A recent modeling study published in the Proceedings of the National Academy of Sciences of the United States of America (PNAS) provides a quantitative framework for understanding the impact of drugs and vaccines that lower viral load of the severe acute respiratory syndrome coronavirus 2 (SARS-CoV-2) on the infectiousness of infected individuals, but also for rapid testing strategies.
A highly contagious SARS-CoV-2 is still spreading rapidly across the globe, causing coronavirus disease 2019 (COVID-19) that has resulted in more than five million deaths around the world as of December 2021. The virus can readily infect cells in the upper respiratory tract and reach a high viral load, enabling effective transmission.
But even though it is not entirely clear how viral load, infectiousness, and symptom onset are quantitatively related, the understanding of this relationship is pivotal for both non-pharmaceutical and pharmaceutical interventions on viral transmission and for the prediction of disease course.
Viral load has previously already been used as a surrogate for the infectiousness of the influenza virus and SARS-CoV-2. Moreover, mathematical modeling has already been pursued by different researchers. However, there were uncertainties in model parameter estimates – primarily because data was taken after symptom onset without knowing infection dates and early viral dynamics.
This is why a research group led by Dr. Ruian Ke from the Los Alamos National Laboratory and New Mexico Consortium in Los Alamos, New Mexico, aimed to estimate key within-host viral dynamic parameters by using much more precise modeling approaches.
A dynamic model of SARS-CoV-2 infection
In short, this research group has developed viral dynamic models of SARS-CoV-2 infection and fit them into data to appraise key within-host parameters, emphasizing within-host reproductive number and infected cell half-life. Then they have developed a model linking viral load to infectiousness.
Infectiousness was defined as the probability that an infected person sheds one or more infectious viral particles, subsequently resulting in a successful infection of the recipient for a typical contact of a relatively short time frame. Furthermore, three datasets on infectious virus cell culture positivity were used to model viral transmission.
Using data on viral load and the predicted infectiousness, the researchers have further included data on antigen and reverse transcription-polymerase chain reaction (RT-PCR) tests and compared their utility in determining infection and preventing transmission.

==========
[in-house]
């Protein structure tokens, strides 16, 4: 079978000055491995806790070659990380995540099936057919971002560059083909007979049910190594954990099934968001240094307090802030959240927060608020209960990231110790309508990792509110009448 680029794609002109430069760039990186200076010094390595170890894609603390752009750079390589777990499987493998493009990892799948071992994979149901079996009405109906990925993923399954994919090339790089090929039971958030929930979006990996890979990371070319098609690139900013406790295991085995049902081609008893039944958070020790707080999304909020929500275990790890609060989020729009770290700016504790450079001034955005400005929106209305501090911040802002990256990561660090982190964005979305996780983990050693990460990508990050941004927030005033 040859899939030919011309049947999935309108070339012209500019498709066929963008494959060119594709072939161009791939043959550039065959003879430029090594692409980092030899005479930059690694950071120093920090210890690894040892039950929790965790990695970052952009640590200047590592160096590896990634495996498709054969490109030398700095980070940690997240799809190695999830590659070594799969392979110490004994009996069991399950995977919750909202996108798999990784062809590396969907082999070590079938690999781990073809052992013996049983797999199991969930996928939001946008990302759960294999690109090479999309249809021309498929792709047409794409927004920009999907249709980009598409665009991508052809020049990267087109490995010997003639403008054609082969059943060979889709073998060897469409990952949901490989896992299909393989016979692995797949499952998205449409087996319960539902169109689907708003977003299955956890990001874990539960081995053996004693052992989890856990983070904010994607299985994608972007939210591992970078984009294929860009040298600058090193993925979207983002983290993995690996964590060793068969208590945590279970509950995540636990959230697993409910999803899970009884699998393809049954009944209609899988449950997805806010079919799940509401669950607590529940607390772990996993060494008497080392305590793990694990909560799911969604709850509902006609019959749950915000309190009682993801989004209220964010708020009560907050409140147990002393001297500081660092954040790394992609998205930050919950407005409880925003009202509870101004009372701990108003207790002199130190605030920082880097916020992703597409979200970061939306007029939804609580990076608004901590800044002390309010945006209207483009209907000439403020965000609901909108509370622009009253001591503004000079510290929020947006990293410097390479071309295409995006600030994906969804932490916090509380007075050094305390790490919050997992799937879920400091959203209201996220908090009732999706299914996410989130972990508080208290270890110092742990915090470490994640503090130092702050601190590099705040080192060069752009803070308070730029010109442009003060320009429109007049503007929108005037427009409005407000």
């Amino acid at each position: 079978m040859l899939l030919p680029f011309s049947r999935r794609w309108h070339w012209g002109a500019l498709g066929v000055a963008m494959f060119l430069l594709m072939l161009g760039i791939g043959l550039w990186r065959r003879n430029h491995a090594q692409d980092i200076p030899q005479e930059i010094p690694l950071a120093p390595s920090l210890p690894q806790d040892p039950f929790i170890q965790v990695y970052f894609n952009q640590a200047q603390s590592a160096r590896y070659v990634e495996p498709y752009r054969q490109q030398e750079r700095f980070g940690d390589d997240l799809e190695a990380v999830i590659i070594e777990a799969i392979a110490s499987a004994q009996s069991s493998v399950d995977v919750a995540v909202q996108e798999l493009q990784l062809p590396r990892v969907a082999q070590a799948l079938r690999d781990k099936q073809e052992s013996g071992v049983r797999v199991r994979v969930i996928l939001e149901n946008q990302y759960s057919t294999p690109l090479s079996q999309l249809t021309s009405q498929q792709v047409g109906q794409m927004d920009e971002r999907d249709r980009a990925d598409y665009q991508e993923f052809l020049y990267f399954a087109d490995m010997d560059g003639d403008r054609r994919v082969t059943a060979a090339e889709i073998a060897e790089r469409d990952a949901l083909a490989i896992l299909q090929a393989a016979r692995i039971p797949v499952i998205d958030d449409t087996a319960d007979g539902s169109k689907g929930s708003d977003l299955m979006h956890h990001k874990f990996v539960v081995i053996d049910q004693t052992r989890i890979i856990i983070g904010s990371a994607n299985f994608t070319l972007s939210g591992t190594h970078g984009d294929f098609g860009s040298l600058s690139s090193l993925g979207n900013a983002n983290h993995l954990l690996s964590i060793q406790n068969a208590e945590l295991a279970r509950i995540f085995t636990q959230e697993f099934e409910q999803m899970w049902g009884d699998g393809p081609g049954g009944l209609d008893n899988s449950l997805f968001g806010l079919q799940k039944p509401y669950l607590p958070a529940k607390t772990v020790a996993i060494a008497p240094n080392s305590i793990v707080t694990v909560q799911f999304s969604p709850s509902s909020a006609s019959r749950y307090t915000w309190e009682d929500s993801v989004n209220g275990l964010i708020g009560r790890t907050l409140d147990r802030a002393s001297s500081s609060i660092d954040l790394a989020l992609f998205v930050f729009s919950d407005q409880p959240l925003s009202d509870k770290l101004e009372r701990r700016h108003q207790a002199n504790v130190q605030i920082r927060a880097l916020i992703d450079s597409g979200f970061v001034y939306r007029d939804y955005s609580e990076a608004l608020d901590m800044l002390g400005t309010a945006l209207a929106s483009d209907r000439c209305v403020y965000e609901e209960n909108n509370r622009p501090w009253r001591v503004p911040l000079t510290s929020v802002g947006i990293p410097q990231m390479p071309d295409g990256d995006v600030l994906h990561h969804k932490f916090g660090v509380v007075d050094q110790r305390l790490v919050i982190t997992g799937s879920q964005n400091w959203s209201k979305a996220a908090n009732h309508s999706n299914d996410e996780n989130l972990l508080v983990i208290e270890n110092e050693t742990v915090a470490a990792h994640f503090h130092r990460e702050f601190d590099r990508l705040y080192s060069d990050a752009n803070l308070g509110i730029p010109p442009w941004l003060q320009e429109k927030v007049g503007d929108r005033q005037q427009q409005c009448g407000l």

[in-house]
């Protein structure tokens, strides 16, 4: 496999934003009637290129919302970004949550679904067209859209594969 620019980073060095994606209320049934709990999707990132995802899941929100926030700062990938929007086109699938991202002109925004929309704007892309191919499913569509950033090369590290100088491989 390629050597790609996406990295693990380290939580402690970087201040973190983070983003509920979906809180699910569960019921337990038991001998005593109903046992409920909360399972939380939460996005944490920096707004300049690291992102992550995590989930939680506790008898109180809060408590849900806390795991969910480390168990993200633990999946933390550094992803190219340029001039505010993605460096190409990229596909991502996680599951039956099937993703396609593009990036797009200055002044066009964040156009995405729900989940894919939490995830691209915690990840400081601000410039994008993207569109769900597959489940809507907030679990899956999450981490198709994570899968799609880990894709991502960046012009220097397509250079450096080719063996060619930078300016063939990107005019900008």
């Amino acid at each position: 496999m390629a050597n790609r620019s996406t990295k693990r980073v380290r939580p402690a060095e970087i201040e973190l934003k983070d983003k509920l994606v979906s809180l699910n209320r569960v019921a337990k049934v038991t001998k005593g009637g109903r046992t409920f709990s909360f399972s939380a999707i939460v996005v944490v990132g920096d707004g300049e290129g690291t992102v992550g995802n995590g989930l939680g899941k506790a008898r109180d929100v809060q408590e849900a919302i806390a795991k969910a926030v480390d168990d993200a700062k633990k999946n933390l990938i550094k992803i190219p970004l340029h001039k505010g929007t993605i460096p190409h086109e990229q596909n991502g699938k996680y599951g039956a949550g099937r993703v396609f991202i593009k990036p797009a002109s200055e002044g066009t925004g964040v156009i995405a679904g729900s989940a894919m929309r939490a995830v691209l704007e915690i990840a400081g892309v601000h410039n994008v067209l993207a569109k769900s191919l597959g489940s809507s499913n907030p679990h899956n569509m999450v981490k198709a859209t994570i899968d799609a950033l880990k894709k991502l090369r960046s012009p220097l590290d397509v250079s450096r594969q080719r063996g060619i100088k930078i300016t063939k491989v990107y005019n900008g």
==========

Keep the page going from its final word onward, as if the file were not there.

A sublinear increase of infectiousness
The study has revealed how an individual’s infectiousness actually increases sublinearly with viral load and that the logarithm of the viral load in the upper respiratory tract truly represents a better surrogate of infectiousness.
For patients with known dates of infection and the beginning of symptoms, the researchers have found that protracted incubation periods had a much higher potential of pre-symptomatic viral transmission, which was consistent with some recent studies tackling similar research questions.
This modeling approach has also suggested that RT-PCR tests are a much better choice than antigen tests at both finding infected individuals and effectively reducing total infectiousness, assuming equal testing frequency. This is especially valid when testing is utilized as a tool for safe reopening workplaces, schools, and various events.
Predictive modeling for health policy
Overall, this model linking within-host viral load dynamics to infectiousness provides an indispensable tool for assessing non-pharmaceutical and pharmaceutical interventions and steering public health policy recommendations and decisions.
“Our modeling approach is well suited to quantify the impact of vaccination on the infectiousness of a person,” said the study authors in this PNAS paper. “These results demonstrate that the relationship between viral load reduction and infectiousness reduction is highly non-linear,” they further explain.
Additional research endeavors in this field that will appraise individual-level heterogeneity in the relationship between infectious viral shedding and viral load will aid in characterizing heterogeneity in individual infectiousness and give rise to much more specific predictions of the various testing strategies for SARS-CoV-2 transmission.
Ke, R. et al. (2021). In vivo kinetics of SARS-CoV-2 infection and its relationship with a person’s infectiousness. Proceedings of the National Academy of Sciences of the United States of America (PNAS). https://doi.org/10.1073/pnas.2111477118, https://www.pnas.org/content/118/49/e2111477118